World Video | Defence | Foreign Affairs | Natural Events | Trade | NZ in World News | NZ National News Video | NZ Regional News | Search

 

CIA use of Torture: Contradicts US Law, Practice

CIA Whitewashing Torture

Statements by Goss Contradict U.S. Law and Practice

Porter Goss, the director of the Central Intelligence Agency, has made misleading statements about the CIA’s use of torture and mistreatment of detainees, Human Rights Watch said today. Goss was quoted today in USA Today stating that the CIA does not use torture and that the CIA’s interrogation techniques are legal.

“A growing body of evidence shows that the CIA has tortured detainees,” said Kenneth Roth, executive director of Human Rights Watch. “Many interrogation techniques authorized for use by the CIA amount to torture. Their authorization by higher-ranking officials is illegal and potentially criminal.”

Goss is quoted as saying: “This agency does not do torture. Torture does not work. We use lawful capabilities to collect vital information, and we do it in a variety of unique and innovative ways, all of which are legal and none of which are torture.”

But contrary to Goss’s assertions, the CIA is alleged to have authorized interrogation techniques which do constitute torture, and which the United States has historically considered as such.

A November 18 ABC News report quoted several CIA officials stating that CIA leadership approved six interrogation techniques in March 2002 for use against detainees held at CIA-run facilities in Afghanistan. The techniques included slaps, sleep deprivation, forced standing, exposure to cold, and “waterboarding,” in which interrogators immerse or pour water over a detainee’s face until he believes he will suffocate or drown.

Waterboarding is intended to cause a victim to believe he is about to die, and is similar to a mock execution. Earlier this year, in March 2005, Goss justified waterboarding as a “professional interrogation technique” during a Senate hearing. Other Bush administration officials, when questioned about waterboarding, have refused to rule it out.

There is no doubt that waterboarding is torture, despite the administration’s reluctance to say so,” said Roth.

Waterboarding is prohibited under international law and domestic U.S. law. Known as the “submarino” in Latin America, where it was used extensively in the 1970s and 1980s, waterboarding has been condemned as torture for decades.

Other techniques described in the November 18 ABC News report—prolonged forced standing, sleep deprivation, and exposure to cold—are illegal and may possibly amount to torture. These techniques were used by Soviet and North Korean interrogators, and have been reported more recently in Egypt, Burma, Iran and Turkey. For descriptions of these techniques and their effects – both historical examples and accounts from the State Department’s own human rights reports.

The administration has argued that the CIA has and should continue to have latitude to use techniques that are “cruel, inhumane, or degrading” so long as the victim is a non-American held abroad. This claim is wholly at odds with international law.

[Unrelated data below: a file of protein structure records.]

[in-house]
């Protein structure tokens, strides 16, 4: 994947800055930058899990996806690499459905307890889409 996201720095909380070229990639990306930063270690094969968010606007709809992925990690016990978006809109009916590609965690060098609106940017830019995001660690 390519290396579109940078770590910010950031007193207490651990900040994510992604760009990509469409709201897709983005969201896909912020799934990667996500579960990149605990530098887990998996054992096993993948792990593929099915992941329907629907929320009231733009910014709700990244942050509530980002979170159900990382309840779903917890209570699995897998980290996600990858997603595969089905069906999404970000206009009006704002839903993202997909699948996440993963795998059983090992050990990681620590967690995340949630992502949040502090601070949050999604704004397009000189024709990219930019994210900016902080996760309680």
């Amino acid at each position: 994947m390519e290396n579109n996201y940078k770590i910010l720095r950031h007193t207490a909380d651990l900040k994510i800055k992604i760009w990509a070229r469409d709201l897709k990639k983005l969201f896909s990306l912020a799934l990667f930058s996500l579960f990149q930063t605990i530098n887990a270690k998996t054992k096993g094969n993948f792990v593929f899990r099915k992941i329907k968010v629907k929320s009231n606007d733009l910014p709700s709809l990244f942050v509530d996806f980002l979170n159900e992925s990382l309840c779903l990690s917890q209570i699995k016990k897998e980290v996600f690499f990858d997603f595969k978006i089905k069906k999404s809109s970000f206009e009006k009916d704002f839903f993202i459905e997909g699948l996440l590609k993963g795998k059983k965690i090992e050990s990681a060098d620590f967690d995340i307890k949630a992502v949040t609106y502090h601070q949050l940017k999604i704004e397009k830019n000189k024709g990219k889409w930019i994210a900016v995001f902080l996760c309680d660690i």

Human Rights Watch renewed its call for Congress to appoint an independent, bipartisan commission to examine interrogation practices. In light of Attorney General Alberto Gonzales’ conflict of interest as an architect of U.S. interrogation policy, Human Rights Watch also called on the Bush administration to appoint a special prosecutor to investigate criminal activity in the military and CIA, including the conduct of military and civilian officials.

© Scoop Media

 
 
 
World Headlines

 

Syria: Economic Decline, Rising Hunger And Surging Humanitarian Needs

Syria’s fragile economy has “suffered multiple shocks” over the past 18 months, with its currency plummeting and joblessness swelling as people struggle to cover their basic needs, the UN Emergency Relief Coordinator told the Security Council ... More>>

OECD: Final Quarter Of 2020 Shows Continued Recovery In G20 International Merchandise Trade

G20 international merchandise trade continued to rebound in the fourth quarter of 2020 ( exports up 7.2% and imports up 6.8%), following the sharp falls seen in the first half of 2020, as lockdown measures affected trade globally. Although growth ... More>>

UN Report: Civilian Casualties Surged After Peace Talks Began In Afghanistan

Monitoring by the UN Assistance Mission in Afghanistan, UNAMA, and the UN Human Rights Office has revealed that despite a drop in civilians killed and injured overall in 2020 there was a rise in civilian casualties following the start of peace negotiations ... More>>

Focus On: UN SDGs


2021: Critical Year To ‘reset Our Relationship With Nature’ – UN Chief

During this time of “crisis and fragility”, the UN chief told the United Nations Environment Assembly on Monday that human well-being and prosperity can be vastly improved by prioritizing nature-based solutions. Painting a picture of the turmoil ... More>>


Paris Agreement: UN Secretary-General António Guterres To Mark U.S. Reentry With Envoy For Climate John Kerry

Watch live at webtv.un.org UN Secretary-General António Guterres will join U.S. Special Presidential Envoy for Climate John F. Kerry at an event marking the United States’ reentry into the Paris Agreement this Friday. The discussion with the Secretary-General ... More>>

WeBeliev: Scoop In Conversation With Abhishek Sinha, Founder Of WeBeliev, An NZ Crowdfunding Platform

WeBeliev supports 17 SDGs, launching sector specific campaigns every month Q. What is WeBeliev and why did you start it? A. WeBeliev is a Singapore-registered crowdfunding platform aimed at fundraising for all the 17 Sustainable Development Goals (SDGs) ... More>>